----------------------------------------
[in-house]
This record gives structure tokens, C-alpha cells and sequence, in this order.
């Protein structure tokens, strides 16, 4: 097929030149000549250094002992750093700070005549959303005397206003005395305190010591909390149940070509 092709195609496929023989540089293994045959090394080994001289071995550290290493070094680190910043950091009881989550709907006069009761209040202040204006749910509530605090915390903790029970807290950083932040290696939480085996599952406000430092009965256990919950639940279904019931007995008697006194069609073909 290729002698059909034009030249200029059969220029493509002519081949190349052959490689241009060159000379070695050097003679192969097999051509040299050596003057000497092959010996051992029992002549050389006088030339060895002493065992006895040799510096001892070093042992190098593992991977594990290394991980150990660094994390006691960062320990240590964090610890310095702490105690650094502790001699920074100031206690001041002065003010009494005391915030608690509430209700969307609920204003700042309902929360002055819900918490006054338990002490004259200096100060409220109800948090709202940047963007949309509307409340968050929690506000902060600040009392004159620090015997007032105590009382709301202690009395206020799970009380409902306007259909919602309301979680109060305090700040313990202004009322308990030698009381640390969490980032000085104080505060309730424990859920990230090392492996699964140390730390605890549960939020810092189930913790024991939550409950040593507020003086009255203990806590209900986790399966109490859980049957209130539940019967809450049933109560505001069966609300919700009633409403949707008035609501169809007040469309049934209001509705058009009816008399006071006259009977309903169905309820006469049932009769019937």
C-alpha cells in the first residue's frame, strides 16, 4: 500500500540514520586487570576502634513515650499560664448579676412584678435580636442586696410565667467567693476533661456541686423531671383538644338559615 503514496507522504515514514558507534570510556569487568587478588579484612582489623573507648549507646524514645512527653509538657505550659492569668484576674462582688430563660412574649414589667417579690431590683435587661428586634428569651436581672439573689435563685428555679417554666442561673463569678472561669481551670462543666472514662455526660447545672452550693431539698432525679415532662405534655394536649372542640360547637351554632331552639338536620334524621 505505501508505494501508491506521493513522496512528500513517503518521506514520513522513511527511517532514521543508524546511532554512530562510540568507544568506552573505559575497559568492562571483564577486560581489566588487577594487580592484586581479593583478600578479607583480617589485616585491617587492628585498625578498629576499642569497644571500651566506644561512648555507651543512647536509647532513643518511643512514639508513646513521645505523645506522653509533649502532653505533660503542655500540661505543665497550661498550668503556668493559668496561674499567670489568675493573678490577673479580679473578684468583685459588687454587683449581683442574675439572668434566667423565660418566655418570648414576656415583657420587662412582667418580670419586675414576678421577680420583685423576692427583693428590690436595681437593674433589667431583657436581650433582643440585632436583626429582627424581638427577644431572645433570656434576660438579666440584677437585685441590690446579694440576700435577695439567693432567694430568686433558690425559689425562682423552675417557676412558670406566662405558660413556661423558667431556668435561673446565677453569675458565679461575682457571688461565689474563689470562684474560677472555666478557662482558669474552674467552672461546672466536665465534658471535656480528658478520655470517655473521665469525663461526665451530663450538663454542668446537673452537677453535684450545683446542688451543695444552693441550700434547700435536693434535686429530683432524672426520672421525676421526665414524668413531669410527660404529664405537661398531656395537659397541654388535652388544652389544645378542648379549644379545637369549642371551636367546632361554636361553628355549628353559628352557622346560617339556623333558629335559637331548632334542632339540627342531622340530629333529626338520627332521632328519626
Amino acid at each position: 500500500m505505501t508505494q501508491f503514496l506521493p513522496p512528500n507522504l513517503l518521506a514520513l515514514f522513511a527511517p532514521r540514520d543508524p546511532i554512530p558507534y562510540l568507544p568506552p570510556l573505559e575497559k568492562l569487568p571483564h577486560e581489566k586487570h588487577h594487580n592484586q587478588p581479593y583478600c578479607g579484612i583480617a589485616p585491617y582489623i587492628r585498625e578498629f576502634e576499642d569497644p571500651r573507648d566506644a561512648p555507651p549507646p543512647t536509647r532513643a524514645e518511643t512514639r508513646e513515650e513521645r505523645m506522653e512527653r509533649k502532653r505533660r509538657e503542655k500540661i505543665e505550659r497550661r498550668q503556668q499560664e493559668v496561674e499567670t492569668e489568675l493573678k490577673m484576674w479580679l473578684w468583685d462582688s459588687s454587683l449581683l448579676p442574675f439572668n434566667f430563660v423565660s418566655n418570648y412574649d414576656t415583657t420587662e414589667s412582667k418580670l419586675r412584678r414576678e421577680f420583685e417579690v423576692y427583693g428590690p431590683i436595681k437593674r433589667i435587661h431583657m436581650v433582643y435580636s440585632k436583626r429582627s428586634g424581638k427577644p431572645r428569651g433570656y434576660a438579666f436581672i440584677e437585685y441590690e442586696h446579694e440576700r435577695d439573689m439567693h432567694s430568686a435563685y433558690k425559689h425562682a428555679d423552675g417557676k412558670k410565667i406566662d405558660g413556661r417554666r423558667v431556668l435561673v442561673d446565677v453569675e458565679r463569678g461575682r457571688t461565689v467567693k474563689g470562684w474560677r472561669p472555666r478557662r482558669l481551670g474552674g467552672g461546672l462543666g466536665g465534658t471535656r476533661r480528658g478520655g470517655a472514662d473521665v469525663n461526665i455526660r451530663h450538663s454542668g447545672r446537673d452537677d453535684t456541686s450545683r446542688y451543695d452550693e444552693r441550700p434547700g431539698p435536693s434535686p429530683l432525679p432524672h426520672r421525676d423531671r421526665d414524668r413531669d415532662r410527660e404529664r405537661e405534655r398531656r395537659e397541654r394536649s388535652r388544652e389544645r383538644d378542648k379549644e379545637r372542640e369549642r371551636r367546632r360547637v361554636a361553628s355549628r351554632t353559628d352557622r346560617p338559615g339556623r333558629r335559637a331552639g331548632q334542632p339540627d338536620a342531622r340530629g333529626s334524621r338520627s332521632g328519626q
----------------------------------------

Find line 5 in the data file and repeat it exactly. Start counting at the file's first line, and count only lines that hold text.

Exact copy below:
Amino acid at each position: 500500500m505505501t508505494q501508491f503514496l506521493p513522496p512528500n507522504l513517503l518521506a514520513l515514514f522513511a527511517p532514521r540514520d543508524p546511532i554512530p558507534y562510540l568507544p568506552p570510556l573505559e575497559k568492562l569487568p571483564h577486560e581489566k586487570h588487577h594487580n592484586q587478588p581479593y583478600c578479607g579484612i583480617a589485616p585491617y582489623i587492628r585498625e578498629f576502634e576499642d569497644p571500651r573507648d566506644a561512648p555507651p549507646p543512647t536509647r532513643a524514645e518511643t512514639r508513646e513515650e513521645r505523645m506522653e512527653r509533649k502532653r505533660r509538657e503542655k500540661i505543665e505550659r497550661r498550668q503556668q499560664e493559668v496561674e499567670t492569668e489568675l493573678k490577673m484576674w479580679l473578684w468583685d462582688s459588687s454587683l449581683l448579676p442574675f439572668n434566667f430563660v423565660s418566655n418570648y412574649d414576656t415583657t420587662e414589667s412582667k418580670l419586675r412584678r414576678e421577680f420583685e417579690v423576692y427583693g428590690p431590683i436595681k437593674r433589667i435587661h431583657m436581650v433582643y435580636s440585632k436583626r429582627s428586634g424581638k427577644p431572645r428569651g433570656y434576660a438579666f436581672i440584677e437585685y441590690e442586696h446579694e440576700r435577695d439573689m439567693h432567694s430568686a435563685y433558690k425559689h425562682a428555679d423552675g417557676k412558670k410565667i406566662d405558660g413556661r417554666r423558667v431556668l435561673v442561673d446565677v453569675e458565679r463569678g461575682r457571688t461565689v467567693k474563689g470562684w474560677r472561669p472555666r478557662r482558669l481551670g474552674g467552672g461546672l462543666g466536665g465534658t471535656r476533661r480528658g478520655g470517655a472514662d473521665v469525663n461526665i455526660r451530663h450538663s454542668g447545672r446537673d452537677d453535684t456541686s450545683r446542688y451543695d452550693e444552693r441550700p434547700g431539698p435536693s434535686p429530683l432525679p432524672h426520672r421525676d423531671r421526665d414524668r413531669d415532662r410527660e404529664r405537661e405534655r398531656r395537659e397541654r394536649s388535652r388544652e389544645r383538644d378542648k379549644e379545637r372542640e369549642r371551636r367546632r360547637v361554636a361553628s355549628r351554632t353559628d352557622r346560617p338559615g339556623r333558629r335559637a331552639g331548632q334542632p339540627d338536620a342531622r340530629g333529626s334524621r338520627s332521632g328519626q